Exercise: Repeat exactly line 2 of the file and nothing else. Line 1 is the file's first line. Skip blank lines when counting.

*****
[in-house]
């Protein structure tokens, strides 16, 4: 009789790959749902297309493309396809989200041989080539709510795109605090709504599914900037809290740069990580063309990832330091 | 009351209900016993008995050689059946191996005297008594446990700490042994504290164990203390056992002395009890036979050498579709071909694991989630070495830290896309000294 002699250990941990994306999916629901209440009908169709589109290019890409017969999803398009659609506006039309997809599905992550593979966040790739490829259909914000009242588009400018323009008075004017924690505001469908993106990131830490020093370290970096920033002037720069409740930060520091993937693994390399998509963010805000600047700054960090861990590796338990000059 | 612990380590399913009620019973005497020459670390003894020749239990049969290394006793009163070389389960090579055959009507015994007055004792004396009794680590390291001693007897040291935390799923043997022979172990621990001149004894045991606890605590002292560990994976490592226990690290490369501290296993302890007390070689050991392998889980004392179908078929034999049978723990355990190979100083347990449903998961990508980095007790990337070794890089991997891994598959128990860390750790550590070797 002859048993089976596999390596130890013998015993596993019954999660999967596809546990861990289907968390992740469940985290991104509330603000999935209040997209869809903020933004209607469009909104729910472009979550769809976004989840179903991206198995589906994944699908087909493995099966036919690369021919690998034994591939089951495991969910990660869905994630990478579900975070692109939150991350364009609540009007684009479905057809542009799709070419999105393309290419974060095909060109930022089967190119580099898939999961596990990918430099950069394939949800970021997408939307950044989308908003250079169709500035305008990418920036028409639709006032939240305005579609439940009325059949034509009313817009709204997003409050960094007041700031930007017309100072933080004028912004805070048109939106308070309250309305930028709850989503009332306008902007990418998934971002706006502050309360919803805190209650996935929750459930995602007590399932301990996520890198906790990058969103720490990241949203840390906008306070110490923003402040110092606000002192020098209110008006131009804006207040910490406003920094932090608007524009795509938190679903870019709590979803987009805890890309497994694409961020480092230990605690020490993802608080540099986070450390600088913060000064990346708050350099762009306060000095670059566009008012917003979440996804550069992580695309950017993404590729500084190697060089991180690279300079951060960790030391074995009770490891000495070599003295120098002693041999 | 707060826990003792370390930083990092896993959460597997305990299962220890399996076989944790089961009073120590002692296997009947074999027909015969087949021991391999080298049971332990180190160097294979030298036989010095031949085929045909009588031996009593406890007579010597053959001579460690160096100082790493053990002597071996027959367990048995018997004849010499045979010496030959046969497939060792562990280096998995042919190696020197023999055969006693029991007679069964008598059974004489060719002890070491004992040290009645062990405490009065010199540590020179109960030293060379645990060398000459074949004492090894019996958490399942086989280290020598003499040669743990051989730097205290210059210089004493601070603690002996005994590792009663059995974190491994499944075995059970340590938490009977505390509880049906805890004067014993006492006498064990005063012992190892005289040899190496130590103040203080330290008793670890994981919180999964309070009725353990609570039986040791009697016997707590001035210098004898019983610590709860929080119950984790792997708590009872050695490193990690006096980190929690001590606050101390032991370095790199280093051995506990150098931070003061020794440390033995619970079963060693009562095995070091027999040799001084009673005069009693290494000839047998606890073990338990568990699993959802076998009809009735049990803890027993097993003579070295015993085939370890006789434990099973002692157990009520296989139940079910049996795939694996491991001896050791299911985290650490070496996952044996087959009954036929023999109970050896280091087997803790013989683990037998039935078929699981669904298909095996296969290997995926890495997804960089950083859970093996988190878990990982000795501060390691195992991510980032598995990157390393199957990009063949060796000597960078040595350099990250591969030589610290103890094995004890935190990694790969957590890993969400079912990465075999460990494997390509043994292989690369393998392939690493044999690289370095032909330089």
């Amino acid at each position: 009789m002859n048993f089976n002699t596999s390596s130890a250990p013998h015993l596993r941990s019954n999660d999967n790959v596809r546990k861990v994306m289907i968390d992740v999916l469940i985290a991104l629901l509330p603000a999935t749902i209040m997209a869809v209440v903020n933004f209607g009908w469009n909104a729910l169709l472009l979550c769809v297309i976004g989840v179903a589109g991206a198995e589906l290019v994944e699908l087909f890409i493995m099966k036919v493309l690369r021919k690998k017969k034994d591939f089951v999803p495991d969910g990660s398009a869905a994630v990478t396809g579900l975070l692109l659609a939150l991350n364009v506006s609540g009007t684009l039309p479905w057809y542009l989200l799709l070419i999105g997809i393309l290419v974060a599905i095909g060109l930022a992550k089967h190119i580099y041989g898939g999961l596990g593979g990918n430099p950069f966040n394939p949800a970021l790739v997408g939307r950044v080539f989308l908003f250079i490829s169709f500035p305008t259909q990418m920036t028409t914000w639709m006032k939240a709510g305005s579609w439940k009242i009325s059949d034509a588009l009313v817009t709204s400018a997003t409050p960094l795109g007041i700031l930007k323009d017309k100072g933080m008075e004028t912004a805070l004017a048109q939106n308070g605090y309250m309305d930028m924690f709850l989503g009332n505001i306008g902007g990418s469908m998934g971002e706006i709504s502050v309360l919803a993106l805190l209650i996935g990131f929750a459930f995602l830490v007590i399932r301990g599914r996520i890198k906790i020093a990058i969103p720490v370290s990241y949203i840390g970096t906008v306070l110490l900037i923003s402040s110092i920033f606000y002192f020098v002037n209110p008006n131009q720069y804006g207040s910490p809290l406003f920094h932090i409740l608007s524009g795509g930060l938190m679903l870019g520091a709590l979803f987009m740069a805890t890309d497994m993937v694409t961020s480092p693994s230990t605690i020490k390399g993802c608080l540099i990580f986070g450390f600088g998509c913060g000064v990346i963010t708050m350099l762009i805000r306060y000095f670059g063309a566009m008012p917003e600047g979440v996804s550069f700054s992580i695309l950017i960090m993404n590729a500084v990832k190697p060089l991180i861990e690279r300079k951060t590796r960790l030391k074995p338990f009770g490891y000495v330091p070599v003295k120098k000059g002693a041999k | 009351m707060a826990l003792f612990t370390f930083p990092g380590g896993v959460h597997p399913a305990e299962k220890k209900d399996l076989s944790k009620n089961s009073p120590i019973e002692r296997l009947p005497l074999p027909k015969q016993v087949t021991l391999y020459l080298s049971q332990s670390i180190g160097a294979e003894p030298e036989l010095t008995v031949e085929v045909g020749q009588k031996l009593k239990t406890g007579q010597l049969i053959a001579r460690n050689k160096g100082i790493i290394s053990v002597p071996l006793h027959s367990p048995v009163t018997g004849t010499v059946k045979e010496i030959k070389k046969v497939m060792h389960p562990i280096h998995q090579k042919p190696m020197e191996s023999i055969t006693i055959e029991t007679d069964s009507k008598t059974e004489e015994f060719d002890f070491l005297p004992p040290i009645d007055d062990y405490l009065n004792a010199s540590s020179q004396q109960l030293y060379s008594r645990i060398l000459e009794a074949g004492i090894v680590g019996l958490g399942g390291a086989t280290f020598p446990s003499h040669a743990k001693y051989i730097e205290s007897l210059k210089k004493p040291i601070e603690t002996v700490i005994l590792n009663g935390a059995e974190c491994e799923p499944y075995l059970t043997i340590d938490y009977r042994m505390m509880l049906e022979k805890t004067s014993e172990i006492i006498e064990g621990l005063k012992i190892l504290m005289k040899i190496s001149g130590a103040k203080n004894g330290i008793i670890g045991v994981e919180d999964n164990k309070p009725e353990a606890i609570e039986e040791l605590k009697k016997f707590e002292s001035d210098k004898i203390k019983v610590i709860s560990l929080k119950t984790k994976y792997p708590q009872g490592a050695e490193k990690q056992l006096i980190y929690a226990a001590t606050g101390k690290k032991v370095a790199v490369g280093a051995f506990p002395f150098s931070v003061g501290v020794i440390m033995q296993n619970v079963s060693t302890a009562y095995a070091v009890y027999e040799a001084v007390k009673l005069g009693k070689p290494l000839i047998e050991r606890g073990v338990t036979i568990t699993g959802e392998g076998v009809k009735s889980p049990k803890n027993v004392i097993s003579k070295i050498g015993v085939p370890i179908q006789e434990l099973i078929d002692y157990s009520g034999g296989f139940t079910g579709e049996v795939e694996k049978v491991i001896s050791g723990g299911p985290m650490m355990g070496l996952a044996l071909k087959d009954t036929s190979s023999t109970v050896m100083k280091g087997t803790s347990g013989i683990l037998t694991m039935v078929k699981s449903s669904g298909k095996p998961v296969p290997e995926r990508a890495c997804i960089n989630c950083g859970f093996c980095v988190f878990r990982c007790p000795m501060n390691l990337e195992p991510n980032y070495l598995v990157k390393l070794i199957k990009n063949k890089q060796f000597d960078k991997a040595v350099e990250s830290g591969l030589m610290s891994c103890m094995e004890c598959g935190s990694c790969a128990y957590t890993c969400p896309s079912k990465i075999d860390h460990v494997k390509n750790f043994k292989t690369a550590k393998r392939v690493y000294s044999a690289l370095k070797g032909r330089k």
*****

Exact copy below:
């Protein structure tokens, strides 16, 4: 009789790959749902297309493309396809989200041989080539709510795109605090709504599914900037809290740069990580063309990832330091 | 009351209900016993008995050689059946191996005297008594446990700490042994504290164990203390056992002395009890036979050498579709071909694991989630070495830290896309000294 002699250990941990994306999916629901209440009908169709589109290019890409017969999803398009659609506006039309997809599905992550593979966040790739490829259909914000009242588009400018323009008075004017924690505001469908993106990131830490020093370290970096920033002037720069409740930060520091993937693994390399998509963010805000600047700054960090861990590796338990000059 | 612990380590399913009620019973005497020459670390003894020749239990049969290394006793009163070389389960090579055959009507015994007055004792004396009794680590390291001693007897040291935390799923043997022979172990621990001149004894045991606890605590002292560990994976490592226990690290490369501290296993302890007390070689050991392998889980004392179908078929034999049978723990355990190979100083347990449903998961990508980095007790990337070794890089991997891994598959128990860390750790550590070797 002859048993089976596999390596130890013998015993596993019954999660999967596809546990861990289907968390992740469940985290991104509330603000999935209040997209869809903020933004209607469009909104729910472009979550769809976004989840179903991206198995589906994944699908087909493995099966036919690369021919690998034994591939089951495991969910990660869905994630990478579900975070692109939150991350364009609540009007684009479905057809542009799709070419999105393309290419974060095909060109930022089967190119580099898939999961596990990918430099950069394939949800970021997408939307950044989308908003250079169709500035305008990418920036028409639709006032939240305005579609439940009325059949034509009313817009709204997003409050960094007041700031930007017309100072933080004028912004805070048109939106308070309250309305930028709850989503009332306008902007990418998934971002706006502050309360919803805190209650996935929750459930995602007590399932301990996520890198906790990058969103720490990241949203840390906008306070110490923003402040110092606000002192020098209110008006131009804006207040910490406003920094932090608007524009795509938190679903870019709590979803987009805890890309497994694409961020480092230990605690020490993802608080540099986070450390600088913060000064990346708050350099762009306060000095670059566009008012917003979440996804550069992580695309950017993404590729500084190697060089991180690279300079951060960790030391074995009770490891000495070599003295120098002693041999 | 707060826990003792370390930083990092896993959460597997305990299962220890399996076989944790089961009073120590002692296997009947074999027909015969087949021991391999080298049971332990180190160097294979030298036989010095031949085929045909009588031996009593406890007579010597053959001579460690160096100082790493053990002597071996027959367990048995018997004849010499045979010496030959046969497939060792562990280096998995042919190696020197023999055969006693029991007679069964008598059974004489060719002890070491004992040290009645062990405490009065010199540590020179109960030293060379645990060398000459074949004492090894019996958490399942086989280290020598003499040669743990051989730097205290210059210089004493601070603690002996005994590792009663059995974190491994499944075995059970340590938490009977505390509880049906805890004067014993006492006498064990005063012992190892005289040899190496130590103040203080330290008793670890994981919180999964309070009725353990609570039986040791009697016997707590001035210098004898019983610590709860929080119950984790792997708590009872050695490193990690006096980190929690001590606050101390032991370095790199280093051995506990150098931070003061020794440390033995619970079963060693009562095995070091027999040799001084009673005069009693290494000839047998606890073990338990568990699993959802076998009809009735049990803890027993097993003579070295015993085939370890006789434990099973002692157990009520296989139940079910049996795939694996491991001896050791299911985290650490070496996952044996087959009954036929023999109970050896280091087997803790013989683990037998039935078929699981669904298909095996296969290997995926890495997804960089950083859970093996988190878990990982000795501060390691195992991510980032598995990157390393199957990009063949060796000597960078040595350099990250591969030589610290103890094995004890935190990694790969957590890993969400079912990465075999460990494997390509043994292989690369393998392939690493044999690289370095032909330089």